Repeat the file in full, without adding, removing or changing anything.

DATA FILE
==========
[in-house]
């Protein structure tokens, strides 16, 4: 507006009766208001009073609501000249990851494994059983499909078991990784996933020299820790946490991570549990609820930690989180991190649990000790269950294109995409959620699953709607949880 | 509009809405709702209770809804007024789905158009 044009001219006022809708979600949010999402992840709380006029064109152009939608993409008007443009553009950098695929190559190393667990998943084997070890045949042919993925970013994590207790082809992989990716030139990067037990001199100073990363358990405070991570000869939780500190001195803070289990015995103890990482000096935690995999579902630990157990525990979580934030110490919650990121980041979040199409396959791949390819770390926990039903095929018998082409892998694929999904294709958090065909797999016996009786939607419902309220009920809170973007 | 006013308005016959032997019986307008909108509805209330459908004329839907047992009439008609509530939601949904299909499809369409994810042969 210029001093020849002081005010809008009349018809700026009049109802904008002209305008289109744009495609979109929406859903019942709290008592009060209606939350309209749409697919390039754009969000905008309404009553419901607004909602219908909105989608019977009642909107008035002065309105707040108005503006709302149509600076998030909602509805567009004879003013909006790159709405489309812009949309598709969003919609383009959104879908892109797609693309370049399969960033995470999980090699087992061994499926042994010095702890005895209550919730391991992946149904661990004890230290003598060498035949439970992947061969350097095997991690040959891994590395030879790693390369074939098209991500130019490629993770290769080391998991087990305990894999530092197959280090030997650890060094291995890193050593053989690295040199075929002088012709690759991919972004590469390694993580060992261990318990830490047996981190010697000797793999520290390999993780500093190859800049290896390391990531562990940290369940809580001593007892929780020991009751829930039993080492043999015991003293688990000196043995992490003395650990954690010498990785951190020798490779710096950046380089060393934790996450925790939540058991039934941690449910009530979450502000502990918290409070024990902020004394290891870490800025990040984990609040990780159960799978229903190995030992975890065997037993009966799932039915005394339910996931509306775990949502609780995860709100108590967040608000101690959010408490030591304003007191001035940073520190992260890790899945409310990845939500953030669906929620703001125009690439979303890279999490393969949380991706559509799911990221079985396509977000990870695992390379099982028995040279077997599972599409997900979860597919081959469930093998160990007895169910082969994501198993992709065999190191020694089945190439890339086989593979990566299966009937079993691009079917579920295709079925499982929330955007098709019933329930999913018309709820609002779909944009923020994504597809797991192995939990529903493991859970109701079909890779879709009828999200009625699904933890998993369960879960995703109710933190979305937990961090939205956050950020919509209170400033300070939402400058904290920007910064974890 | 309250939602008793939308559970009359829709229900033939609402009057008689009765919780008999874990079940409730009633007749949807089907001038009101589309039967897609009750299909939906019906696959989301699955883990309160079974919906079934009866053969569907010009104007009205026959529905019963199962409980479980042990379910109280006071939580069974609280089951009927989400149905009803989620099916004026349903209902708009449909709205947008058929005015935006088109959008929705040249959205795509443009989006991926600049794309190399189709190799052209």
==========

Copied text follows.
[in-house]
């Protein structure tokens, strides 16, 4: 507006009766208001009073609501000249990851494994059983499909078991990784996933020299820790946490991570549990609820930690989180991190649990000790269950294109995409959620699953709607949880 | 509009809405709702209770809804007024789905158009 044009001219006022809708979600949010999402992840709380006029064109152009939608993409008007443009553009950098695929190559190393667990998943084997070890045949042919993925970013994590207790082809992989990716030139990067037990001199100073990363358990405070991570000869939780500190001195803070289990015995103890990482000096935690995999579902630990157990525990979580934030110490919650990121980041979040199409396959791949390819770390926990039903095929018998082409892998694929999904294709958090065909797999016996009786939607419902309220009920809170973007 | 006013308005016959032997019986307008909108509805209330459908004329839907047992009439008609509530939601949904299909499809369409994810042969 210029001093020849002081005010809008009349018809700026009049109802904008002209305008289109744009495609979109929406859903019942709290008592009060209606939350309209749409697919390039754009969000905008309404009553419901607004909602219908909105989608019977009642909107008035002065309105707040108005503006709302149509600076998030909602509805567009004879003013909006790159709405489309812009949309598709969003919609383009959104879908892109797609693309370049399969960033995470999980090699087992061994499926042994010095702890005895209550919730391991992946149904661990004890230290003598060498035949439970992947061969350097095997991690040959891994590395030879790693390369074939098209991500130019490629993770290769080391998991087990305990894999530092197959280090030997650890060094291995890193050593053989690295040199075929002088012709690759991919972004590469390694993580060992261990318990830490047996981190010697000797793999520290390999993780500093190859800049290896390391990531562990940290369940809580001593007892929780020991009751829930039993080492043999015991003293688990000196043995992490003395650990954690010498990785951190020798490779710096950046380089060393934790996450925790939540058991039934941690449910009530979450502000502990918290409070024990902020004394290891870490800025990040984990609040990780159960799978229903190995030992975890065997037993009966799932039915005394339910996931509306775990949502609780995860709100108590967040608000101690959010408490030591304003007191001035940073520190992260890790899945409310990845939500953030669906929620703001125009690439979303890279999490393969949380991706559509799911990221079985396509977000990870695992390379099982028995040279077997599972599409997900979860597919081959469930093998160990007895169910082969994501198993992709065999190191020694089945190439890339086989593979990566299966009937079993691009079917579920295709079925499982929330955007098709019933329930999913018309709820609002779909944009923020994504597809797991192995939990529903493991859970109701079909890779879709009828999200009625699904933890998993369960879960995703109710933190979305937990961090939205956050950020919509209170400033300070939402400058904290920007910064974890 | 309250939602008793939308559970009359829709229900033939609402009057008689009765919780008999874990079940409730009633007749949807089907001038009101589309039967897609009750299909939906019906696959989301699955883990309160079974919906079934009866053969569907010009104007009205026959529905019963199962409980479980042990379910109280006071939580069974609280089951009927989400149905009803989620099916004026349903209902708009449909709205947008058929005015935006088109959008929705040249959205795509443009989006991926600049794309190399189709190799052209």